- Lectures vary – some are well-structured and clearly delivered, but every lecturer has their own style and you have to adapt.
- Listening skills – practise listening and thinking more, and writing less. Know yourself – if you’re tired, pre-occupied or stressed, it’s harder to concentrate.
- Adapt your listening and note-taking, avoid extra stress.
- Lectures improve with practice – think about what you do, try new approaches.
Before a lecture
- Identify purpose of notes: what are they for? How might you use them?
- Question and engage: What might the lecture cover? What do I know about this? What would I like to understand at the end of it?
- Plan: What helped last time? What shall I try today? What is this lecturer’s style? Will there be handouts? How shall I take notes?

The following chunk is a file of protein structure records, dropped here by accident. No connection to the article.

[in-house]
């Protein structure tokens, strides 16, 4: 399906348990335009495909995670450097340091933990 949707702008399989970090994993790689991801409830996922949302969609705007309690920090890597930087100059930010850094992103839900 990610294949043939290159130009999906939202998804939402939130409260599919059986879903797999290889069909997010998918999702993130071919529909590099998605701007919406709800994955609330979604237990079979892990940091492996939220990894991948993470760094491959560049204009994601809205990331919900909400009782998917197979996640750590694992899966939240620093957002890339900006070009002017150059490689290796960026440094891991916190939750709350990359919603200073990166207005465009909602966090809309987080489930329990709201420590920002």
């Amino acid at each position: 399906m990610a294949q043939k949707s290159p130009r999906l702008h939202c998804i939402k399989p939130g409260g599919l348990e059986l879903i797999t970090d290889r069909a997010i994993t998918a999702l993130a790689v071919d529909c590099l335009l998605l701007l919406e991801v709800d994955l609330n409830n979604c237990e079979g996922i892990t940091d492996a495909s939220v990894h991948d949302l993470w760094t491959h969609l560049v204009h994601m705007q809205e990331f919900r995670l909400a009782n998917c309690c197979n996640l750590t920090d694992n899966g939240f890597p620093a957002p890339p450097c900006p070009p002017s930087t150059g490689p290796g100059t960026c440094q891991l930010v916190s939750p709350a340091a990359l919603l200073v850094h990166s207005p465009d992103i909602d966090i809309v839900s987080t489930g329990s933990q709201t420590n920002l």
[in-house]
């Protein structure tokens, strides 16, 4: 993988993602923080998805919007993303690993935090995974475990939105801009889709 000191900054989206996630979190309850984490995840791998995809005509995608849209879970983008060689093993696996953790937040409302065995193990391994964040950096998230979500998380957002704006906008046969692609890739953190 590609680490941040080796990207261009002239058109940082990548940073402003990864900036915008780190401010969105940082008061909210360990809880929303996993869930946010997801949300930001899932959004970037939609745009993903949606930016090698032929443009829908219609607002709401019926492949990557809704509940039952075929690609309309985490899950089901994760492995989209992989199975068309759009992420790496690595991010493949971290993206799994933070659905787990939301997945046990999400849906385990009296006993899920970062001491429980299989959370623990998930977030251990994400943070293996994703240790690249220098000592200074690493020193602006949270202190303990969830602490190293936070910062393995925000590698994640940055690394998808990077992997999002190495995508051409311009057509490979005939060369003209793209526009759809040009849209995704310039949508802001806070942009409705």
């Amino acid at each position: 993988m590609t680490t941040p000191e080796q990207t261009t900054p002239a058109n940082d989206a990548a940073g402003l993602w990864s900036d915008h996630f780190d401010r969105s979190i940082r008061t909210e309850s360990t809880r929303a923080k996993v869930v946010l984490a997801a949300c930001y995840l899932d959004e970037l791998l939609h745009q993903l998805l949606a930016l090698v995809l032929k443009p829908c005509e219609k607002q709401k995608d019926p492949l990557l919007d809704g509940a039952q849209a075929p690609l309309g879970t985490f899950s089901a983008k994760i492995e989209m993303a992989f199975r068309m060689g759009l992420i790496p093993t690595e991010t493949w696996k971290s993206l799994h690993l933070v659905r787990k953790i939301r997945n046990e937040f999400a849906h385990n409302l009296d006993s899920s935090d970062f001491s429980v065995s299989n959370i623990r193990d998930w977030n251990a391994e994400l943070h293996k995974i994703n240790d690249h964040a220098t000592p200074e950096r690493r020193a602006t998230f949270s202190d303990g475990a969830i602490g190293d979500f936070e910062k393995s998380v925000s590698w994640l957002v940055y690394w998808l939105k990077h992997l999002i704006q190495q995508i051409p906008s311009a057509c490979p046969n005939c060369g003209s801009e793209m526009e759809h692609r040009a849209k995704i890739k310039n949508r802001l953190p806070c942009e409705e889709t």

During a lecture
- Listen: identify key areas, spot new topics, repetition, summing up points
- Watch: body language, emphasis of points, eye contact.
- Keep notes brief: use symbols, develop your own shorthand, note where to find information later.
- Think: questioning helps concentration – jot down queries, unclear points
- Pace yourself: Concentrate at start and finish – spot key points, don’t worry about detail.
After a lecture
- Process: look back over notes briefly, as soon as you can. Jot down extra points and add queries, or information to follow up.
- Follow-up reading: try to do at least one short extra bit of reading related to the lecture – and ask yourself how it links up to the topic.
- Talking helps: a quick chat with another student about the lecture can help you understand more than reading over your notes. Re-working notes, making a diagram, re-ordering: this helps understanding.
- File your notes somewhere helpful and clearly labelled!